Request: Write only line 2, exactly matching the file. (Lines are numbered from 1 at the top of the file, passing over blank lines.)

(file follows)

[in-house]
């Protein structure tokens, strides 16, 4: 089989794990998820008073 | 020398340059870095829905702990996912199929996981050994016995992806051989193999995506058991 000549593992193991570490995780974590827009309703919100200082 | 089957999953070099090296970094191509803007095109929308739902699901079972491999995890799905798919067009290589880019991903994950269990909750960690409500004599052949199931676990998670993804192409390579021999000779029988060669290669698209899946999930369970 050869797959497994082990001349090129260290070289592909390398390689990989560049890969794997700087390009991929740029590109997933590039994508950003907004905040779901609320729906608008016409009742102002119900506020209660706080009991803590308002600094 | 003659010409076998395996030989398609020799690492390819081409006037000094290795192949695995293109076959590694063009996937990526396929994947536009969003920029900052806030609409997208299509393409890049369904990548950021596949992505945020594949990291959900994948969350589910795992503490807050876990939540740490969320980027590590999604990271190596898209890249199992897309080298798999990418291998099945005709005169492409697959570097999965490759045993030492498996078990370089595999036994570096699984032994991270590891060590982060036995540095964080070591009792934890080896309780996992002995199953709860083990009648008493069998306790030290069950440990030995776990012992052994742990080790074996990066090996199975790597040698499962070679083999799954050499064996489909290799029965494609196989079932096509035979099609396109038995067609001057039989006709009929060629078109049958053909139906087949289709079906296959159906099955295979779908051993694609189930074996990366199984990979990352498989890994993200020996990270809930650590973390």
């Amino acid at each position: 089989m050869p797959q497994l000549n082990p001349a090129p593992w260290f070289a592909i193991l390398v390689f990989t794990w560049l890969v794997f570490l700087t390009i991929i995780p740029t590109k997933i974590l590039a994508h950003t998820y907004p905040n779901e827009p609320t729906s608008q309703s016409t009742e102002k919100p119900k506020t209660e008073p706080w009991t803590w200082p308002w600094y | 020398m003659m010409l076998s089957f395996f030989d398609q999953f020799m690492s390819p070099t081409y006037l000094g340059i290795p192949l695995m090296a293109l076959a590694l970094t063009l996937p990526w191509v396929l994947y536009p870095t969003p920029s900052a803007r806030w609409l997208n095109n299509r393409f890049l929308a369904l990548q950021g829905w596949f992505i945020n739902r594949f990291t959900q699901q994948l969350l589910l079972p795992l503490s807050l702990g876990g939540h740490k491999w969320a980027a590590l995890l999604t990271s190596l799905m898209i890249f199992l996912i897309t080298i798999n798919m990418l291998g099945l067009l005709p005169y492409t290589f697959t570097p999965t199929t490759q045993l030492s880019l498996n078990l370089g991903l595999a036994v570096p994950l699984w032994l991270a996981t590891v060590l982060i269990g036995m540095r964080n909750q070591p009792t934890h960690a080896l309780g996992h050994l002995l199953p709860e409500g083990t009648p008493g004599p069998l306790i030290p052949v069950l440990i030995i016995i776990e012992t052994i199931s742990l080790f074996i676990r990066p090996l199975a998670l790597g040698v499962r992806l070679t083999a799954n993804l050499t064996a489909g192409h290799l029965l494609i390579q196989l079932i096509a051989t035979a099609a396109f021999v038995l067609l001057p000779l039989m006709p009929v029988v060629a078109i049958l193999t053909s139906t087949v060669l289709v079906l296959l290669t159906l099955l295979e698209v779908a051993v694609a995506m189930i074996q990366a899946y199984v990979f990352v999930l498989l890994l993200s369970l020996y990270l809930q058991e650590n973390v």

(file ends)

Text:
């Protein structure tokens, strides 16, 4: 089989794990998820008073 | 020398340059870095829905702990996912199929996981050994016995992806051989193999995506058991 000549593992193991570490995780974590827009309703919100200082 | 089957999953070099090296970094191509803007095109929308739902699901079972491999995890799905798919067009290589880019991903994950269990909750960690409500004599052949199931676990998670993804192409390579021999000779029988060669290669698209899946999930369970 050869797959497994082990001349090129260290070289592909390398390689990989560049890969794997700087390009991929740029590109997933590039994508950003907004905040779901609320729906608008016409009742102002119900506020209660706080009991803590308002600094 | 003659010409076998395996030989398609020799690492390819081409006037000094290795192949695995293109076959590694063009996937990526396929994947536009969003920029900052806030609409997208299509393409890049369904990548950021596949992505945020594949990291959900994948969350589910795992503490807050876990939540740490969320980027590590999604990271190596898209890249199992897309080298798999990418291998099945005709005169492409697959570097999965490759045993030492498996078990370089595999036994570096699984032994991270590891060590982060036995540095964080070591009792934890080896309780996992002995199953709860083990009648008493069998306790030290069950440990030995776990012992052994742990080790074996990066090996199975790597040698499962070679083999799954050499064996489909290799029965494609196989079932096509035979099609396109038995067609001057039989006709009929060629078109049958053909139906087949289709079906296959159906099955295979779908051993694609189930074996990366199984990979990352498989890994993200020996990270809930650590973390």